6 Best Parks in London for Tourists
One of the greenest capitals in the world, London is home to some of the most beautiful parks in the country.
Whether you’re looking to wander, settle down for a picnic lunch, or just wanting to feed the birds, take a peek at our list of London’s best parks for visitors and tourists – all of which are free to enjoy!
St. James’s Park
Named after a leper hospital that stood on the site in the Medieval period and stretching over 23 hectares (53 acres), St. James’s Park is the oldest of all the Royal Parks of London.
It was open to the public since 1603.
Before it was a public park, St. James’s held the royal aviary where King Charles II kept birds given to him as gifts – such as the pelicans brought here by the Russian ambassador in 1664.
In fact, there are still pelicans in the park today that are said to descend from these original birds (some of whom have developed a taste for meat..! (video)
In the centre of the park is a stretch of water spanned by a bridge that provides stunning views of Buckingham Palace, and that contains Duck Island, home to beautiful and varied waterfowl, and the Tiffany Fountain.
Let us show you St. James’s Park. We visit it on our free Westminster Royal London Tour, which is also available in an audio version.
Designated as a Special Area of Conservation as well as a Site of Special Scientific Interest, Richmond Park, located in the Southwest of London and the largest of all London Parks, spans an impressive 955 hectares (2,360 acres).
Originally a hunting park for King Charles I in 1625, Richmond Park is still home to an estimated 630 fallow and red deer, and in places, it appears more of a wooded forest rather than a park.
Designated paths criss-cross the park with lanes designated entirely for cyclists, pedestrians, and horse riders.
Park-goers can take afternoon tea or a spot of lunch in a number of Lodges in the park, the most notable of which is Pembroke Lodge.
Margaret’s Top Tip: Climbing to the top of the hill in the park (King Henry’s Mound) will reward you with a view of over 10 miles that leads all the way to St. Paul’s Cathedral and is so beautiful it has legally been protected by an act of Parliament!
Designed by architect John Nash (also responsible for Regent’s Street) in 1811, The Regent’s Park is 166 hectares (410 acres).
It is also home to the London Zoo and an open-air theatre, as well as the largest outdoor sports area in London, holding facilities for cricket, softball, football, and rugby.
Park visitors can also hire rowboats and pedal boats to use on the pond.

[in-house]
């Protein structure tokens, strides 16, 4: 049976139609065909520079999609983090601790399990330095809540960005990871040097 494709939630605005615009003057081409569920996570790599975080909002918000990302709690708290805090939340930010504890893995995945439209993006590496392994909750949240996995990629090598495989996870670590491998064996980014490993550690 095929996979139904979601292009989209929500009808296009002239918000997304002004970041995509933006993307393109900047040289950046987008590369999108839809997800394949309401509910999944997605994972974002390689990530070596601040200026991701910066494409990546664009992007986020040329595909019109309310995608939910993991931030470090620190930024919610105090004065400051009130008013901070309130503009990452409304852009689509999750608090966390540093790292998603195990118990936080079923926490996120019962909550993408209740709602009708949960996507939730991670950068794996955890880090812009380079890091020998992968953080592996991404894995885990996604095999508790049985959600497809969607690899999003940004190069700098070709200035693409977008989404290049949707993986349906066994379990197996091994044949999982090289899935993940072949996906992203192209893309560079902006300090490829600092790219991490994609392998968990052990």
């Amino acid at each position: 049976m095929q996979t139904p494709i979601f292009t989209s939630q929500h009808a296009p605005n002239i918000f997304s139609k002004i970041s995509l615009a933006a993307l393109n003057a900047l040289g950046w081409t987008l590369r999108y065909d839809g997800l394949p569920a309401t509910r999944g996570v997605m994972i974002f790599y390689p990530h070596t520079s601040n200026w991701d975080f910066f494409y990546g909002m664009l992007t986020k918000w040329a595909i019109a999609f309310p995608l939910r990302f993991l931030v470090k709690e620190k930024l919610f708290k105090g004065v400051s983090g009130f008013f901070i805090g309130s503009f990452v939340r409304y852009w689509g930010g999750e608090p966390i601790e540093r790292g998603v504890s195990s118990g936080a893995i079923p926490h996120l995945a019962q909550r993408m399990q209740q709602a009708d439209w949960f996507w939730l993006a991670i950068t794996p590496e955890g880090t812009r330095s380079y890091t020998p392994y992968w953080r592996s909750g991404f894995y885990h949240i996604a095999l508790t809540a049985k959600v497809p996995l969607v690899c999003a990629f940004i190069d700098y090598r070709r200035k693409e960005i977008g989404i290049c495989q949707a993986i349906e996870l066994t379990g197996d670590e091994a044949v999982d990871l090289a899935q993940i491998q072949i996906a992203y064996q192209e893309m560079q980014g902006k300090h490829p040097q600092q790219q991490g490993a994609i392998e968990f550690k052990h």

When visiting be sure to check out Queen Mary’s Gardens – created in the 1930s this beautiful floral garden is the highlight of the park’s agriculture.
Right in the middle of London lays Hyde Park, a lovely stretch of green spanning 253 hectares (625 acres), boasting cycle, pedestrian, and equestrian paths.
Originally part of a hunting park created by Henry VIII, the Park was opened to the public in 1637 by King Charles I.
Hyde Park boasts numerous sites of interest including Speakers’ Corner, the Diana, Princess of Wales Memorial, the Holocaust Memorial, and the Serpentine Art Gallery.
It also has an animal cemetery, Italian Fountains, and a number of statues scattered throughout.
Hyde Park also plays host to concerts, and has seen performances by Pink Floyd, Queen, and the Rolling Stones – just to name a few!
Founded much more recently than the other parks on the list, Battersea Park was created in 1858.
The Park spans 83 hectares (200 acres) and is situated right on the picturesque south bank of the River Thames, just opposite the Chelsea area.
Recently refurbished in an £11million project, the park is host to a boating lake, a children’s zoo, and a number of outdoor sporting venues.
In fact, it was in Battersea Park that the first-ever modern association football game was played!
Also of note are the Nature Areas, home to over 20 species of butterfly.
Located along one of the highest points in London (440ft), Hampstead Heath (or just “The Heath” to use a London phrase!) is 320 hectares (790 acres) of parkland in the north of the capital.
The Heath consists of rambling woodlands, paths and ponds, a lido, and a Georgian villa, as well as providing one of the best views in the capital (again, protected by Parliament!) atop Parliament Hill.
The Heath has been on record since 986 and it has been a public park since the early 19th century.
Wildlife abounds as the Heath is a refuge for various types of wildlife including rabbits, bats, snakes, frogs, and fish – just to name a few!
When at Hampstead Heath, it is easy to forget that one is still in London.
Inside Info: It is at Hampstead Heath that Monty Python and the Holy Grail was filmed!
Nearest Underground Station: Hampstead, Highgate, Golders Green
(London Overground Services also run to Hampstead Heath Station)